Dr. Greenhow addresses why Web 2.0 technologies are not widely integrated in education in her article Social Scholarship: Applying Social Networking Technologies to Research Practices. She argues that a lack of research-based best practices and educator modeling are contributing reasons. This lack prevents scholars from identifying the “educative uses of participatory technologies.”

In light of this, Greenhow defines and examines “social scholarship” and ways to implement social scholarship into education, and specifically research practices. Greenhow defines social scholarship as the application of Web 2.0 technologies to change the way in which “academic learning is accomplished through social networks.” It is a blend of traditional, formal education, with the informal education possible on the Internet that “leverages and archives our collective intelligence.”

Greenhow feels that using various Web 2.0 tools and creating “semi-public virtual selves” will give scholars insight into their own work. She proceeds to list and describe some of the tools that all for building semi-public, virtual selves, specifically related to research and social bibliography sites.

Social bibliography sites like Delicious, CiteULike, and Diigo allow scholars to document their own work, as well as archive and comment on other resources. These sites are “social” in that they allow scholars to interact with other user bibliographies and share sources and information. Through this, scholars can both get feedback about their own work and resources and give feedback to other scholars about their work and resources.

Resources can be categorized and tagged so users can use that metadata to move from a source that was used in one bibliography to other bibliographies that list that same source. Greenhow quotes Taraborelli’s prediction that “metadata analysis and ranking may eventually supplement that traditional peer review within print-based journal manuscripts by contributing a ‘soft peer review” based on how much an author’s work is cited, tagged, or reviewed online.”

Greenhow feels that these soft reviews may bring attention to work not published in library journals, which could benefit scholarship overall, widening scholarly perspective.

She does mention the counter argument that such a review process would lead to a “narrowing” of sources by “privileging the new and the popular” and possibly mediocre.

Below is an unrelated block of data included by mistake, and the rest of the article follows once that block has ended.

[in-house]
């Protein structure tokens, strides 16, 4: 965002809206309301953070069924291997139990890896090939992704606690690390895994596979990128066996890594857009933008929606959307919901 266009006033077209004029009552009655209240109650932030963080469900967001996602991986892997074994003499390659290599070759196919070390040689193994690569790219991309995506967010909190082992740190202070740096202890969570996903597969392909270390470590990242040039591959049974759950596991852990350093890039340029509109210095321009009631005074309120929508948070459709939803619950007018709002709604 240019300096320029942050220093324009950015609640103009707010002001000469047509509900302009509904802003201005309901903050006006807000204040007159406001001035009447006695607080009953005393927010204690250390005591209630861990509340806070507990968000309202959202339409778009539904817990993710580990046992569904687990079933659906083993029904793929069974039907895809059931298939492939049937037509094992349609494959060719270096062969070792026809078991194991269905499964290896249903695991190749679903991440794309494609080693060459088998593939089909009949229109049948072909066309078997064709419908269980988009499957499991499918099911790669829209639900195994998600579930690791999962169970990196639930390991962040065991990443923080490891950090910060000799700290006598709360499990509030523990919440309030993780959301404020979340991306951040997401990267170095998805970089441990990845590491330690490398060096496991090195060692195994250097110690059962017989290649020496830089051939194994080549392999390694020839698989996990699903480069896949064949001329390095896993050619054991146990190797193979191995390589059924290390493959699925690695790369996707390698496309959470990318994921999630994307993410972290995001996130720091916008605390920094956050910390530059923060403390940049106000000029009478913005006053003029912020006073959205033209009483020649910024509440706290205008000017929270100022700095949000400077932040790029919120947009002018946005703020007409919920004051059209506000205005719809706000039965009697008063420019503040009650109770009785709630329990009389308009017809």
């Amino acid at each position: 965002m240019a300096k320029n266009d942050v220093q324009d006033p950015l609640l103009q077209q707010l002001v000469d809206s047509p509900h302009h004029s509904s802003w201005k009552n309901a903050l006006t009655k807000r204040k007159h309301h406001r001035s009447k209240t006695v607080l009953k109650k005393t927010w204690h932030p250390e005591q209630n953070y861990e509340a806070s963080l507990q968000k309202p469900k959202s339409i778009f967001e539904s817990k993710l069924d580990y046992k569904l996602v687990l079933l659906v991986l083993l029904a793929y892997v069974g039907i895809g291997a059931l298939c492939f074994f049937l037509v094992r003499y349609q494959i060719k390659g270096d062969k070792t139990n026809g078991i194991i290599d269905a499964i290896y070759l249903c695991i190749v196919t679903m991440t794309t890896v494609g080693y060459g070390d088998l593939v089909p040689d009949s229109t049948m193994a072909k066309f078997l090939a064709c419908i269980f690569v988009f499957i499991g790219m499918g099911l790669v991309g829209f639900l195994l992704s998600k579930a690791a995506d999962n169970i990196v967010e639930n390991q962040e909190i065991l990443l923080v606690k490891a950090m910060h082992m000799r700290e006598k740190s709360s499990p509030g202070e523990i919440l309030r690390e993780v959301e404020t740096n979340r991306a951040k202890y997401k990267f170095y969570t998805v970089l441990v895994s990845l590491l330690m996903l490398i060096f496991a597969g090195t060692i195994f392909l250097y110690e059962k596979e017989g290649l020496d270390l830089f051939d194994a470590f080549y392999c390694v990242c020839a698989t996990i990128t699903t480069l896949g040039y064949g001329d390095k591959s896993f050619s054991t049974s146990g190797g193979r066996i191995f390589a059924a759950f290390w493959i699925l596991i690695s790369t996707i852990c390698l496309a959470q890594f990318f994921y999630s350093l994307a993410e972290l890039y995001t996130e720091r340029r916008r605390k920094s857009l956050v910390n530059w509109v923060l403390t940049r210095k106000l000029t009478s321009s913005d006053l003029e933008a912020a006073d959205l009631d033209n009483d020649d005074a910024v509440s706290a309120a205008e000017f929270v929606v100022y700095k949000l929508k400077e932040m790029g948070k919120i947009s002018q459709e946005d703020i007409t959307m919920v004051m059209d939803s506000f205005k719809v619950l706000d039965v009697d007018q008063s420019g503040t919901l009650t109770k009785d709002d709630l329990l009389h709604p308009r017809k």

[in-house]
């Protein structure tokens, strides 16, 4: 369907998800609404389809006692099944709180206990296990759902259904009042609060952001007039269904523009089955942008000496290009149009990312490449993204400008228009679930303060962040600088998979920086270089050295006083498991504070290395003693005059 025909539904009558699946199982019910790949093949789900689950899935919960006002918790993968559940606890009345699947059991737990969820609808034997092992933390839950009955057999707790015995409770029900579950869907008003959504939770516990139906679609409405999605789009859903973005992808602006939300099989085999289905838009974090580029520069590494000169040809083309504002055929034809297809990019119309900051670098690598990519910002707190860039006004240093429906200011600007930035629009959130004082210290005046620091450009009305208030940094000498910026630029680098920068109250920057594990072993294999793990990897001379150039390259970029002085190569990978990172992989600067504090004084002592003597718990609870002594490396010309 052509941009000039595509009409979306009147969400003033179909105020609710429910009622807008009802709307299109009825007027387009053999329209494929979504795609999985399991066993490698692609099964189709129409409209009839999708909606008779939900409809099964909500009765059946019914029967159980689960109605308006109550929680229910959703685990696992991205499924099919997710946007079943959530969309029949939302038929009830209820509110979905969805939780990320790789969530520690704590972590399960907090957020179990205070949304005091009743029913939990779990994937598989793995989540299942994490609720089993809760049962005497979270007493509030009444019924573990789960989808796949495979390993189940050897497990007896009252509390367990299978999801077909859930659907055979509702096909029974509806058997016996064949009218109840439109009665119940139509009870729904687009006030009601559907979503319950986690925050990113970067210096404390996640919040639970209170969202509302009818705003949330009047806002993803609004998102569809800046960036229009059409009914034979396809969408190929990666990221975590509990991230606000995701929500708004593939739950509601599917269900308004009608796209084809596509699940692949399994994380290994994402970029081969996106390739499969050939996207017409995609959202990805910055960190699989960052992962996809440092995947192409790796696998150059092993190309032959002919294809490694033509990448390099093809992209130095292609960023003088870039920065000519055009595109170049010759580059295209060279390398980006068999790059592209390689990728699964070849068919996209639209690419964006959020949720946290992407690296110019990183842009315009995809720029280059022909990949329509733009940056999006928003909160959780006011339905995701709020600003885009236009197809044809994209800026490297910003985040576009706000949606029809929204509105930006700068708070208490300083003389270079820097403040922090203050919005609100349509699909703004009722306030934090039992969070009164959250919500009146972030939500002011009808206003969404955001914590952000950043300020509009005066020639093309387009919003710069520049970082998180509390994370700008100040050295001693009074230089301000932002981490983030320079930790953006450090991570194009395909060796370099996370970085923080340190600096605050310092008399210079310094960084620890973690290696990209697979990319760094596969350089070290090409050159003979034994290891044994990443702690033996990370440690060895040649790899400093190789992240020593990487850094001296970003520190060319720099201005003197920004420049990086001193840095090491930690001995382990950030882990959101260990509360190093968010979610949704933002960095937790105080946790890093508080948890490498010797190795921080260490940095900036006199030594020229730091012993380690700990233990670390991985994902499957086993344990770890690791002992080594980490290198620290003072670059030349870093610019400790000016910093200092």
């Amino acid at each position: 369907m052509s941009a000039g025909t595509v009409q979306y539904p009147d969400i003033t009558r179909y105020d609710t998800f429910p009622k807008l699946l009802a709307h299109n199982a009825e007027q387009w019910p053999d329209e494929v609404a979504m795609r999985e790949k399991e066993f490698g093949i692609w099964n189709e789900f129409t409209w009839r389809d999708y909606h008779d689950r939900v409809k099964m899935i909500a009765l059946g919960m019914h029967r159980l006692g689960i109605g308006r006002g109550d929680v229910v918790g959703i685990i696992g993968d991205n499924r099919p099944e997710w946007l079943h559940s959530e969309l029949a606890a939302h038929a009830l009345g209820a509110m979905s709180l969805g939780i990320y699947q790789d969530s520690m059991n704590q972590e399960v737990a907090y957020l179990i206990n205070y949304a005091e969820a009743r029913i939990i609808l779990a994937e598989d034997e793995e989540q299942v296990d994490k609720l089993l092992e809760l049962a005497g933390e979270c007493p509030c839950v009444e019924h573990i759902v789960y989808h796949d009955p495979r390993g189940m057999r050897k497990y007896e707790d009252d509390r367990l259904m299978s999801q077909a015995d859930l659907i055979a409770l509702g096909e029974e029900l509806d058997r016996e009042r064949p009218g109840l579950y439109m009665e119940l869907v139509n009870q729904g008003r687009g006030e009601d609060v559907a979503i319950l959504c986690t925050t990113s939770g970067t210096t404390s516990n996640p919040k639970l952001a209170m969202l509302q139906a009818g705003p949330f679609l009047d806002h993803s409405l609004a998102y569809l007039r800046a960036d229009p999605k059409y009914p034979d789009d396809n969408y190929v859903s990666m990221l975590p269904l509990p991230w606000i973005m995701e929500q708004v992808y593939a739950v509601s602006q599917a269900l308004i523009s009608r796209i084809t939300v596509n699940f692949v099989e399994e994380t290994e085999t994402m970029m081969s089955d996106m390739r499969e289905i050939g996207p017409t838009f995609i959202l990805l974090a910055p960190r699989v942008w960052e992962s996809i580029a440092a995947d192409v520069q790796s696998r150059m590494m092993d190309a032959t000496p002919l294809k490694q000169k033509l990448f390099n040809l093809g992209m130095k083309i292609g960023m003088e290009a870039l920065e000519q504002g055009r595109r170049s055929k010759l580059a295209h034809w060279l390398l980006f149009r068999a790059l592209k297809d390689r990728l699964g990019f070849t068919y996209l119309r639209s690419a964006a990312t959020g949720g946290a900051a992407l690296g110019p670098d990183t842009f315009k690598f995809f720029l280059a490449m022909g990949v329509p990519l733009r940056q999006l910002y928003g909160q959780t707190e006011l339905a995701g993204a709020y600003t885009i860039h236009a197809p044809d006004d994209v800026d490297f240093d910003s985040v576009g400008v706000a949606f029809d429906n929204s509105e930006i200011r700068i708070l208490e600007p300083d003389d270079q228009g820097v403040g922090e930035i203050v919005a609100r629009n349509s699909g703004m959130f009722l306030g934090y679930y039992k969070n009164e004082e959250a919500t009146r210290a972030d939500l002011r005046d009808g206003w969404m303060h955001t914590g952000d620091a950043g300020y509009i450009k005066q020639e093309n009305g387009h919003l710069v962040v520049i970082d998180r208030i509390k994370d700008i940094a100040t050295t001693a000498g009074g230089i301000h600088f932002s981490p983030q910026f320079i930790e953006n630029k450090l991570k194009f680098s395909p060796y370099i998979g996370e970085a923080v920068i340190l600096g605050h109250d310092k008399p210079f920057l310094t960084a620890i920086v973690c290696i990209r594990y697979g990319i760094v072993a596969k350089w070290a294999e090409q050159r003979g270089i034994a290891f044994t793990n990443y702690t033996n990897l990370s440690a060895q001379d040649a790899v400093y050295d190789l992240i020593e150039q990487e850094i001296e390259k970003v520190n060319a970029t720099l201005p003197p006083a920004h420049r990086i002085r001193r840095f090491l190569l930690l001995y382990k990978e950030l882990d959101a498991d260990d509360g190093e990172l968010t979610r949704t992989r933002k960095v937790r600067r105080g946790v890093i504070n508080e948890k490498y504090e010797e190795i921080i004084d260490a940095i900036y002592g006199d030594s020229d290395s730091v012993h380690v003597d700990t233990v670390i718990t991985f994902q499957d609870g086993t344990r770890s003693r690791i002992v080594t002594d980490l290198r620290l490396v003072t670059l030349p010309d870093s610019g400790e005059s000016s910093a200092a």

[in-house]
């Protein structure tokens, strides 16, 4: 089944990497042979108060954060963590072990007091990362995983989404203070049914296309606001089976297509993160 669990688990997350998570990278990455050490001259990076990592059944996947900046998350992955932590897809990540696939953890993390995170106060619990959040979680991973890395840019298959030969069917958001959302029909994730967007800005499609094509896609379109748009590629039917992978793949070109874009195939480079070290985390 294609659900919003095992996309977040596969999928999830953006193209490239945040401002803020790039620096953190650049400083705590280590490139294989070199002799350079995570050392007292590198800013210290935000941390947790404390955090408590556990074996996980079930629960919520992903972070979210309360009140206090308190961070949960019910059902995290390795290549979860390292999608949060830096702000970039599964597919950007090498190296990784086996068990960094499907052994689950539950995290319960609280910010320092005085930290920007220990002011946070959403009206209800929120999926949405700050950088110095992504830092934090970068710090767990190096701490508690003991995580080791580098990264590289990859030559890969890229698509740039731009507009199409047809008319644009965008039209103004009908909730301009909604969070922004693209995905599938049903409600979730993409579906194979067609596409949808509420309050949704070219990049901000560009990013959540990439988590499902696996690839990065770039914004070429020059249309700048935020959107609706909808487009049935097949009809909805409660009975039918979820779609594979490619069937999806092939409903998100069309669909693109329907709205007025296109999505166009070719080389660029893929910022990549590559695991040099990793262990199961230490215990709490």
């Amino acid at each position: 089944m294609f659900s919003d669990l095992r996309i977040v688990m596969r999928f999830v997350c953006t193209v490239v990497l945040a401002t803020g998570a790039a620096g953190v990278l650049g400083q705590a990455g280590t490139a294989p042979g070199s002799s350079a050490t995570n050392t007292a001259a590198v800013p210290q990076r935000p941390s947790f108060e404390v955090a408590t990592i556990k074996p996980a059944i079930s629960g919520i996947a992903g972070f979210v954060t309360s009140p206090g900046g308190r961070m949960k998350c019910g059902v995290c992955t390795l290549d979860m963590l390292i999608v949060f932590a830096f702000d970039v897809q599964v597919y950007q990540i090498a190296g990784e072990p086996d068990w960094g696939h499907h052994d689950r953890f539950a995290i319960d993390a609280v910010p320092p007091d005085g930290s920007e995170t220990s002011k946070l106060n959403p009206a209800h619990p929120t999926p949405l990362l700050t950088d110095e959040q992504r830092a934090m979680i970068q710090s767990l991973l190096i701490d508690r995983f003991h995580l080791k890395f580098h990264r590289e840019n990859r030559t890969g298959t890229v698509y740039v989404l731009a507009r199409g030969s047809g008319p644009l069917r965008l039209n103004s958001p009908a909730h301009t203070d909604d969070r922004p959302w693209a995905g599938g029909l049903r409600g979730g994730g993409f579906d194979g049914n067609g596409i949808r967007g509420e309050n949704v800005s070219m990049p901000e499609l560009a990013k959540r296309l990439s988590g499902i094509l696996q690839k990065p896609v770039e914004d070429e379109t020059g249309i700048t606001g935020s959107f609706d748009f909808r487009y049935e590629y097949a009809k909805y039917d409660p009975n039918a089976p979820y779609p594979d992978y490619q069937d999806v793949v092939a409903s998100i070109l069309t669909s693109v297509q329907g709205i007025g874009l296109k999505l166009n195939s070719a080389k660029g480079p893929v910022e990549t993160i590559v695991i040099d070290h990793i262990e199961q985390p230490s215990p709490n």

Social bibliographies and bookmarking will help scholars stay abreast of resources that are added to and updated in the various bibliographies they tag. They may even be able to build academic relationships through such interaction, which could further enhance their academic prowess. Doing so puts the “principles of openness, collaboration, and sharing to work in the research process.”

Greenhow concludes by mentioning the notion of cyberinfrastructure and the impact such infrastructure would probably have on scholarship and education, namely that individuals will require connecting to “peers, experts, and mentors via electronic networks” to carry out their work. Greenhow feels that educators and scholars will play a role in defining and establishing the best practices for this. She concludes that further examination of the affect of social bibliographies on scholarly research is needed, especially considering that the ways in which scholarship is “conceived, taught, and accomplished” is transforming.

Greenhow’s arguments are compelling in that she presents both sides of this issue and defines a path of discussion for her colleagues. I think the idea of marginalization, or “narrowness” as Greenhow identified it, is important to consider. We have discussed many times in class how if no others read something a person posts, it has no impact on the greater collective. Sources that are measured only on how often they are included in bibliographies, may eventually exclude works of importance that are for whatever reasons rarely cited.

The article only briefly touched on plagiarism of collected works, which I suspect the ease of collecting sources through social bibliographies could encourage.

Nevertheless, Greenhow brings to light a valid point, that scholarship is enhanced through openness, conversation, and collaboration. Web 2.0 participation technologies certainly enhance these and the K-12, postsecondary arenas will each soon realize the research potential created by these tools. Finally, I feel Greenhow’s conclusion that educators and scholars will play a valuable role in defining such research and scholarly infrastructure is critical to how these tools will inevitably be accepted in education. I appreciate her call to colleagues to own the role and responsibility because it appears to be happening with or without educators, whom I am sure would agree they would prefer to have a say in developing best practices for education.

Article: Greenhow, Christine. (2009). Social Scholarship: Applying Social Networking Technologies to Research Practices. Knowledge Quest, Social Scholarship. 37(4), 42-47.